Bryan Clay: ‘World’s Great Athlete’ Striving for More

Decathlete is aiming to become the first three-time Olympic medalist in his event

By Phil Minshull, Special to Universal Sports

Bryan Clay went to the 2008 Olympic Games hugely motivated to go one better than four years before when he took the decathlon silver medal in Athens.

Bryan Clay shows off his gold medal from the decathlon at the Beijing Olympics. 

Bryan Clay shows off his gold medal from the decathlon at the Beijing Olympics.

Clay arrived in Beijing as the prohibitive favorite after winning the World Indoor Championships heptathlon title earlier in the year and then the decathlon at the US trials with a world-lead and personal best of 8832 points.

He quickly made his presence felt once the gun went in the Chinese capital.

An accomplished sprinter, he dashed to a time of 10.44 for the 100 meters to take the lead and was never headed during the remaining nine events to score 8791 points, finishing with an advantage of 240 points over his nearest rival.

It was the biggest margin of victory at the Olympics since 1972 and Clay truly deserved to be called ‘The World’s Great Athlete’, a phrase often used to describe Olympic and world decathlon winners.

“This has been an amazing journey. Something we have all worked really hard on for the past eight years. I can’t tell you how happy I am to have worked for something for so long, to finally accomplish it and to have my dreams come true,” reflected Clay, after adding his name to the roll call of great American decathlon champions such as Bob Mathias, Bruce Jenner and Dan O’Brien.

It was not the first time Clay had stood on top of the podium at a global championship and nor would it be the last.

He had also won the 2005 World Championships decathlon title would retain his heptathlon crown at the World Indoor Championships two years later but triumphing the Olympics brings a special type of glory to a sportsman or woman.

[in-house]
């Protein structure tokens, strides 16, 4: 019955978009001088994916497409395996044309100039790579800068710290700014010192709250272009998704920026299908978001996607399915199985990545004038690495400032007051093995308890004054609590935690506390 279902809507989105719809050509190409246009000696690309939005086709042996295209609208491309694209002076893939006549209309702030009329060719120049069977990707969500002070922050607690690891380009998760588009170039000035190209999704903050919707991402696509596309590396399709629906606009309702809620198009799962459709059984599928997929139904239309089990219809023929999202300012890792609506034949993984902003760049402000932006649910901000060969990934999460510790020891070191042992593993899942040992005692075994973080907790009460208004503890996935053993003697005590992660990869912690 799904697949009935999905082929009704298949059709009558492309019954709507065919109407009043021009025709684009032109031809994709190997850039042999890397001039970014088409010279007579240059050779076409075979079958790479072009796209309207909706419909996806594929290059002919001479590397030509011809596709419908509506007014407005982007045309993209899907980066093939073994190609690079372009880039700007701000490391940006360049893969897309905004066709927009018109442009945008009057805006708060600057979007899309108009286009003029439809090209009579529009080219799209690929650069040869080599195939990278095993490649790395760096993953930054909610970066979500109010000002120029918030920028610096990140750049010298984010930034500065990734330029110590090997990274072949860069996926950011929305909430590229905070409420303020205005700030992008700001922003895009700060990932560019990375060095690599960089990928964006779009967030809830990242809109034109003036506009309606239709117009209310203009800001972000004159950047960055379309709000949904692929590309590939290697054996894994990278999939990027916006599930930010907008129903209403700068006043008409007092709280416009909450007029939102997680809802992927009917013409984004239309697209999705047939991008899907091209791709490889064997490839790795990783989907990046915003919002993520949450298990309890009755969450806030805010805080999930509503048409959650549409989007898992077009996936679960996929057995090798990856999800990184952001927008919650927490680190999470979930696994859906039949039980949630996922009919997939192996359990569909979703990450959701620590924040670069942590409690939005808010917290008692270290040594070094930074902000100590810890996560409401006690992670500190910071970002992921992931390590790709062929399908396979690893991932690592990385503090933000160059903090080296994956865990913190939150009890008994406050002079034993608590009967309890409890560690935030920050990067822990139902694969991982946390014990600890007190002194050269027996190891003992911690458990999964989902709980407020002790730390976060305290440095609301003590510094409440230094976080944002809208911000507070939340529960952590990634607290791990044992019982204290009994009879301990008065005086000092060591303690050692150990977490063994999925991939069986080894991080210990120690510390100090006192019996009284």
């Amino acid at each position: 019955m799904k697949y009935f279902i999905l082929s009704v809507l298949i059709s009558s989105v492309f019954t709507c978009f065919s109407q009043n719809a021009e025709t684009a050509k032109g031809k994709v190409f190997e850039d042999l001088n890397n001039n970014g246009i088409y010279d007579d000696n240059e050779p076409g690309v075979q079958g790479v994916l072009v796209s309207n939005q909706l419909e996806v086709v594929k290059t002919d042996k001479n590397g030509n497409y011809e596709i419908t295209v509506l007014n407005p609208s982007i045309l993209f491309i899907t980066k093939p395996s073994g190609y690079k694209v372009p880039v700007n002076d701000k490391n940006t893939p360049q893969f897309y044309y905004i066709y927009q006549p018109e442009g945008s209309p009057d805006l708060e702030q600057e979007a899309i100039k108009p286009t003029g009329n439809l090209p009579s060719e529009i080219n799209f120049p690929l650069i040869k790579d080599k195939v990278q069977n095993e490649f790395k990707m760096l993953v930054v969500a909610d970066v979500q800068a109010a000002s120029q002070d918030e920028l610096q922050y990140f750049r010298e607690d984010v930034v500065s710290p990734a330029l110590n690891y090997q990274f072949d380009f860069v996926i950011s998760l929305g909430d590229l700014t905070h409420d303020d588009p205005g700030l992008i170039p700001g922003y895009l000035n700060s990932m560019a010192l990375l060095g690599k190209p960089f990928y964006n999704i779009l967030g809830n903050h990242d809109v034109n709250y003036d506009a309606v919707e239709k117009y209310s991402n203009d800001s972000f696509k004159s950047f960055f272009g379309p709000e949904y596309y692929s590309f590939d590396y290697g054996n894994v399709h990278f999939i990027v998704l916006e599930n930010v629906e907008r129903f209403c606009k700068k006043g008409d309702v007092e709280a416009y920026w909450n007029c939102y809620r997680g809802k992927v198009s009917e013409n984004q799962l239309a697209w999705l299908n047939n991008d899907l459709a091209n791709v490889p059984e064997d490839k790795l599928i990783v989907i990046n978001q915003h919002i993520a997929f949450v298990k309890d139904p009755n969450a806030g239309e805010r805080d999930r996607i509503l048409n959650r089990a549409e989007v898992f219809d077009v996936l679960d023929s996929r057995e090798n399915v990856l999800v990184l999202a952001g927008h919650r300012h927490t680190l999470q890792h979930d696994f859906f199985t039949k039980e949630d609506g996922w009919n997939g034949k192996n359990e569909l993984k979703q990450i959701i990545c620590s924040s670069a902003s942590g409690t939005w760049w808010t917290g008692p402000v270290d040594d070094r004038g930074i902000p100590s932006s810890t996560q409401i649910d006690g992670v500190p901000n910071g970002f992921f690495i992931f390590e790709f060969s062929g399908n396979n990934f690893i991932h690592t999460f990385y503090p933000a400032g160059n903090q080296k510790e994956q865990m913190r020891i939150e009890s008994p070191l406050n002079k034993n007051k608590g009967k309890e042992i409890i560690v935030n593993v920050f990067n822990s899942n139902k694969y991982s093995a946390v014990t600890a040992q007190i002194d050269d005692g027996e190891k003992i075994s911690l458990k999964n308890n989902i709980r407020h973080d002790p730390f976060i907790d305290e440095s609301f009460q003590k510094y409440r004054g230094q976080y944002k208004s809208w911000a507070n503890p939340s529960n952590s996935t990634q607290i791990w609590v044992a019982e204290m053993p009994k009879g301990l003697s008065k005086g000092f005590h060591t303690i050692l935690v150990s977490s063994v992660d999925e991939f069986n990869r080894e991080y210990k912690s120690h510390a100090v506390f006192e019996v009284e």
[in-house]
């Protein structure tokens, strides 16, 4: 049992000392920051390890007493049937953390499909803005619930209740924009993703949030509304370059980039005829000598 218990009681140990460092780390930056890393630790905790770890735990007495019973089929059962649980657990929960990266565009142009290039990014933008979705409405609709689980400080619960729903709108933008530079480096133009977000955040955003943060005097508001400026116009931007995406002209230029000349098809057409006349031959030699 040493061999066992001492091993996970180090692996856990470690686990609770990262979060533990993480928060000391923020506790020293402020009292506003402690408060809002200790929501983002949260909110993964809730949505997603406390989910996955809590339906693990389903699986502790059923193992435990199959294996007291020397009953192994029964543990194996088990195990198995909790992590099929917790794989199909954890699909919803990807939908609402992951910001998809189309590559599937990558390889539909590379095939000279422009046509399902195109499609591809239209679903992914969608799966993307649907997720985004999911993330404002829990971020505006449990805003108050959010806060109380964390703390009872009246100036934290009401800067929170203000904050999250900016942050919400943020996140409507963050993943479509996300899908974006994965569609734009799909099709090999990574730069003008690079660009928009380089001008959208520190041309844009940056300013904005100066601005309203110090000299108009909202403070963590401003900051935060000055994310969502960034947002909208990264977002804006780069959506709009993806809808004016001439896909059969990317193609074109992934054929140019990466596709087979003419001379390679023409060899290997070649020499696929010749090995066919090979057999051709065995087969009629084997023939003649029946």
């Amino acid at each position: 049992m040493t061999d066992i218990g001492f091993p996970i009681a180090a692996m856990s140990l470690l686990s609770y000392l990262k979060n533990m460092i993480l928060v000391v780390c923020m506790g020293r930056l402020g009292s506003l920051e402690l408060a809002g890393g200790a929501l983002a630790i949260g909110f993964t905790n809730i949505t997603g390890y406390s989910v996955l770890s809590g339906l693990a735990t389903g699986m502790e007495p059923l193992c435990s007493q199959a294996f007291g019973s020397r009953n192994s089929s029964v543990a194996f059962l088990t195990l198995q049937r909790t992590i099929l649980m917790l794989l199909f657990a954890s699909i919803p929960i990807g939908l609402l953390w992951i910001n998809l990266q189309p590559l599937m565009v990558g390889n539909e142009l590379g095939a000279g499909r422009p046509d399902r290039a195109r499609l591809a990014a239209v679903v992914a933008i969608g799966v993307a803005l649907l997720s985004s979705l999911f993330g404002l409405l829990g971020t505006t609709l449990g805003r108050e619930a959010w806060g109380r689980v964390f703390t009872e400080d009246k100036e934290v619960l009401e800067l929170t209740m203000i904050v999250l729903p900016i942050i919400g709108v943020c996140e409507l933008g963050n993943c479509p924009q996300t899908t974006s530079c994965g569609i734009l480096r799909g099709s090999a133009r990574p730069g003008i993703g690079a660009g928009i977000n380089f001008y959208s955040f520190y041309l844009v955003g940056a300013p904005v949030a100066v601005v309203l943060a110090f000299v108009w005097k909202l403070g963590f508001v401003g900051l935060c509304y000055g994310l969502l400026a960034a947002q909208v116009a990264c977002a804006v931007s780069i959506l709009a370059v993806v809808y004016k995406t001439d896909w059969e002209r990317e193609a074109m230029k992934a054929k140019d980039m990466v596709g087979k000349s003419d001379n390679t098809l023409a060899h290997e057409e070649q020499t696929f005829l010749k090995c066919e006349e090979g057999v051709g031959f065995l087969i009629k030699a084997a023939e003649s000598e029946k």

The question is now, can Clay retain his Olympic title, a feat only ever achieved by Mathias and Great Britain’s Daley Thompson? If he does, he would become the first decathlete in history with three Olympic medals.

Clay celebrated his 32nd birthday on January 3 and the Hawaiian native would be the oldest athlete ever to win a decathlon medal if he can get among the top three in London while niggling injuries have hampered him during the last two years and he has not finished a decathlon since 2010.

Fellow Americans Ashton Eaton and two-time world champion Trey Hardee, one and two on the 2011 decathlon world rankings, have also emerged in the last three years as extremely credible pretenders to Clay’s Olympic crown.

However, few doubt Clay’s determination to face up to the challenge. “I have set my sights on making history and becoming the first decathlete to in a medal at three Olympic Games,” commented Clay recently.

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